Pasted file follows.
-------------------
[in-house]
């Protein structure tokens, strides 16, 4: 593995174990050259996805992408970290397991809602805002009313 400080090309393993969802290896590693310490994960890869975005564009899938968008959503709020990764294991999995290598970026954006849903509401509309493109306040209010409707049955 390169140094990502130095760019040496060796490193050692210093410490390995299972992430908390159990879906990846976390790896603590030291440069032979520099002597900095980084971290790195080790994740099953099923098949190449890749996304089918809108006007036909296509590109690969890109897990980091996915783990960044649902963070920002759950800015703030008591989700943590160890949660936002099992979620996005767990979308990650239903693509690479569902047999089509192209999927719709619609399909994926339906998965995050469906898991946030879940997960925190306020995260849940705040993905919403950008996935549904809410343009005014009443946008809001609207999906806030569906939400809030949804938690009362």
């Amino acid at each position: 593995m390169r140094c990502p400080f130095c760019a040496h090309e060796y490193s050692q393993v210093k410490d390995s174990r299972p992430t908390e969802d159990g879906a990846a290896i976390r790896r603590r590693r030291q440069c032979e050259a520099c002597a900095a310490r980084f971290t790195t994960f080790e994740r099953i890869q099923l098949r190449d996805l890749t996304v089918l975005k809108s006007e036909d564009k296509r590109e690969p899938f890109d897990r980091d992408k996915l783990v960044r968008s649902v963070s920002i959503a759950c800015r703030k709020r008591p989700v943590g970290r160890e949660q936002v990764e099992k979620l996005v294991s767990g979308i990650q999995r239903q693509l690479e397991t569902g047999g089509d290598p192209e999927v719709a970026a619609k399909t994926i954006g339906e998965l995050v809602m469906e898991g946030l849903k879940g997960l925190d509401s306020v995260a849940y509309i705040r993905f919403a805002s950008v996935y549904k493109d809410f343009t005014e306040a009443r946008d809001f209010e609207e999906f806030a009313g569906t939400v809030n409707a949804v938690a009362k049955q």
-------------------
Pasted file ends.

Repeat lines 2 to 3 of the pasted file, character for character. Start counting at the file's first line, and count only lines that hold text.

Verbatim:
């Protein structure tokens, strides 16, 4: 593995174990050259996805992408970290397991809602805002009313 400080090309393993969802290896590693310490994960890869975005564009899938968008959503709020990764294991999995290598970026954006849903509401509309493109306040209010409707049955 390169140094990502130095760019040496060796490193050692210093410490390995299972992430908390159990879906990846976390790896603590030291440069032979520099002597900095980084971290790195080790994740099953099923098949190449890749996304089918809108006007036909296509590109690969890109897990980091996915783990960044649902963070920002759950800015703030008591989700943590160890949660936002099992979620996005767990979308990650239903693509690479569902047999089509192209999927719709619609399909994926339906998965995050469906898991946030879940997960925190306020995260849940705040993905919403950008996935549904809410343009005014009443946008809001609207999906806030569906939400809030949804938690009362």
């Amino acid at each position: 593995m390169r140094c990502p400080f130095c760019a040496h090309e060796y490193s050692q393993v210093k410490d390995s174990r299972p992430t908390e969802d159990g879906a990846a290896i976390r790896r603590r590693r030291q440069c032979e050259a520099c002597a900095a310490r980084f971290t790195t994960f080790e994740r099953i890869q099923l098949r190449d996805l890749t996304v089918l975005k809108s006007e036909d564009k296509r590109e690969p899938f890109d897990r980091d992408k996915l783990v960044r968008s649902v963070s920002i959503a759950c800015r703030k709020r008591p989700v943590g970290r160890e949660q936002v990764e099992k979620l996005v294991s767990g979308i990650q999995r239903q693509l690479e397991t569902g047999g089509d290598p192209e999927v719709a970026a619609k399909t994926i954006g339906e998965l995050v809602m469906e898991g946030l849903k879940g997960l925190d509401s306020v995260a849940y509309i705040r993905f919403a805002s950008v996935y549904k493109d809410f343009t005014e306040a009443r946008d809001f209010e609207e999906f806030a009313g569906t939400v809030n409707a949804v938690a009362k049955q």